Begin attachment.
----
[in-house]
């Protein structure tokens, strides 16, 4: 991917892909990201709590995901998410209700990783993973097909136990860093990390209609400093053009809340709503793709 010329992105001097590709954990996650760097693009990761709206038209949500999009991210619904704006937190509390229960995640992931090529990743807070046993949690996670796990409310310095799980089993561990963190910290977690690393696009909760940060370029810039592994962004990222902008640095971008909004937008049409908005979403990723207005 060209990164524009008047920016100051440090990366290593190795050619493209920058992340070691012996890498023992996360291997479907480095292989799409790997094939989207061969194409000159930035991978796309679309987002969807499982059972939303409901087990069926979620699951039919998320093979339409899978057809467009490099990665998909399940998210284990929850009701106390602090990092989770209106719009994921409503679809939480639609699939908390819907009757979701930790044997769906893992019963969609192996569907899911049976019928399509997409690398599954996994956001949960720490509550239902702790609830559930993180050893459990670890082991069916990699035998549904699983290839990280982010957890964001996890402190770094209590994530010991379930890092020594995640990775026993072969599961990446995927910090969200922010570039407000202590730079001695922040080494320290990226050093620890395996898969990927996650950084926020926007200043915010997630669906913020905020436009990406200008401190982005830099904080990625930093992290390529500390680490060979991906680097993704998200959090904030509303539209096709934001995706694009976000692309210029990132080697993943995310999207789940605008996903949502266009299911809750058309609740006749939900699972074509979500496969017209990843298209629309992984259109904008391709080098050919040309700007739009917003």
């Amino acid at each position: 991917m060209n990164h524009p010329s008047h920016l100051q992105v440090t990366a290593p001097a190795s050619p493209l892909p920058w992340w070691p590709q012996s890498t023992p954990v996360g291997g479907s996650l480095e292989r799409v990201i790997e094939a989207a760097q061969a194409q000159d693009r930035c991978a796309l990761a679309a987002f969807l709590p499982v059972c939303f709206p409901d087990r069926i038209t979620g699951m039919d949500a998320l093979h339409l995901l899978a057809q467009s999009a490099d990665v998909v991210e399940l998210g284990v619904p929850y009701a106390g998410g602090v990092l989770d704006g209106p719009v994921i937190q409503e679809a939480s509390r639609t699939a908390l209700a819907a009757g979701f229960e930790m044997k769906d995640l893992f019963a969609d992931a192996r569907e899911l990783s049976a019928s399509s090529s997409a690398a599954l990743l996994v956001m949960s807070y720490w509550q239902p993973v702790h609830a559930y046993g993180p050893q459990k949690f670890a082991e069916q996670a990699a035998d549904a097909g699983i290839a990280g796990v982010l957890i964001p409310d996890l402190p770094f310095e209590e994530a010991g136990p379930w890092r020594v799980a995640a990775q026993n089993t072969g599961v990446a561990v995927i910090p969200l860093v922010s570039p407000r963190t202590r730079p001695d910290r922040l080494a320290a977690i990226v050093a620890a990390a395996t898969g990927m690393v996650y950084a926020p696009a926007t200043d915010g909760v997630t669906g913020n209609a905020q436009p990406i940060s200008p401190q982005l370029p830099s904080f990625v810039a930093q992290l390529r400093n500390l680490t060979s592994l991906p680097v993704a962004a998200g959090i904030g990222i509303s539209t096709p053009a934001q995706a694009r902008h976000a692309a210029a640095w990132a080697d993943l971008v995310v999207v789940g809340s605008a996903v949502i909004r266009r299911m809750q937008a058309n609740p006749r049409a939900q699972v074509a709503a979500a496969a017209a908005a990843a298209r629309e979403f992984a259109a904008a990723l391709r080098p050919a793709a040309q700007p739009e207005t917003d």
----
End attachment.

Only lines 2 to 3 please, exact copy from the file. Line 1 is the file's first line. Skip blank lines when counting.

């Protein structure tokens, strides 16, 4: 991917892909990201709590995901998410209700990783993973097909136990860093990390209609400093053009809340709503793709 010329992105001097590709954990996650760097693009990761709206038209949500999009991210619904704006937190509390229960995640992931090529990743807070046993949690996670796990409310310095799980089993561990963190910290977690690393696009909760940060370029810039592994962004990222902008640095971008909004937008049409908005979403990723207005 060209990164524009008047920016100051440090990366290593190795050619493209920058992340070691012996890498023992996360291997479907480095292989799409790997094939989207061969194409000159930035991978796309679309987002969807499982059972939303409901087990069926979620699951039919998320093979339409899978057809467009490099990665998909399940998210284990929850009701106390602090990092989770209106719009994921409503679809939480639609699939908390819907009757979701930790044997769906893992019963969609192996569907899911049976019928399509997409690398599954996994956001949960720490509550239902702790609830559930993180050893459990670890082991069916990699035998549904699983290839990280982010957890964001996890402190770094209590994530010991379930890092020594995640990775026993072969599961990446995927910090969200922010570039407000202590730079001695922040080494320290990226050093620890395996898969990927996650950084926020926007200043915010997630669906913020905020436009990406200008401190982005830099904080990625930093992290390529500390680490060979991906680097993704998200959090904030509303539209096709934001995706694009976000692309210029990132080697993943995310999207789940605008996903949502266009299911809750058309609740006749939900699972074509979500496969017209990843298209629309992984259109904008391709080098050919040309700007739009917003």
């Amino acid at each position: 991917m060209n990164h524009p010329s008047h920016l100051q992105v440090t990366a290593p001097a190795s050619p493209l892909p920058w992340w070691p590709q012996s890498t023992p954990v996360g291997g479907s996650l480095e292989r799409v990201i790997e094939a989207a760097q061969a194409q000159d693009r930035c991978a796309l990761a679309a987002f969807l709590p499982v059972c939303f709206p409901d087990r069926i038209t979620g699951m039919d949500a998320l093979h339409l995901l899978a057809q467009s999009a490099d990665v998909v991210e399940l998210g284990v619904p929850y009701a106390g998410g602090v990092l989770d704006g209106p719009v994921i937190q409503e679809a939480s509390r639609t699939a908390l209700a819907a009757g979701f229960e930790m044997k769906d995640l893992f019963a969609d992931a192996r569907e899911l990783s049976a019928s399509s090529s997409a690398a599954l990743l996994v956001m949960s807070y720490w509550q239902p993973v702790h609830a559930y046993g993180p050893q459990k949690f670890a082991e069916q996670a990699a035998d549904a097909g699983i290839a990280g796990v982010l957890i964001p409310d996890l402190p770094f310095e209590e994530a010991g136990p379930w890092r020594v799980a995640a990775q026993n089993t072969g599961v990446a561990v995927i910090p969200l860093v922010s570039p407000r963190t202590r730079p001695d910290r922040l080494a320290a977690i990226v050093a620890a990390a395996t898969g990927m690393v996650y950084a926020p696009a926007t200043d915010g909760v997630t669906g913020n209609a905020q436009p990406i940060s200008p401190q982005l370029p830099s904080f990625v810039a930093q992290l390529r400093n500390l680490t060979s592994l991906p680097v993704a962004a998200g959090i904030g990222i509303s539209t096709p053009a934001q995706a694009r902008h976000a692309a210029a640095w990132a080697d993943l971008v995310v999207v789940g809340s605008a996903v949502i909004r266009r299911m809750q937008a058309n609740p006749r049409a939900q699972v074509a709503a979500a496969a017209a908005a990843a298209r629309e979403f992984a259109a904008a990723l391709r080098p050919a793709a040309q700007p739009e207005t917003d």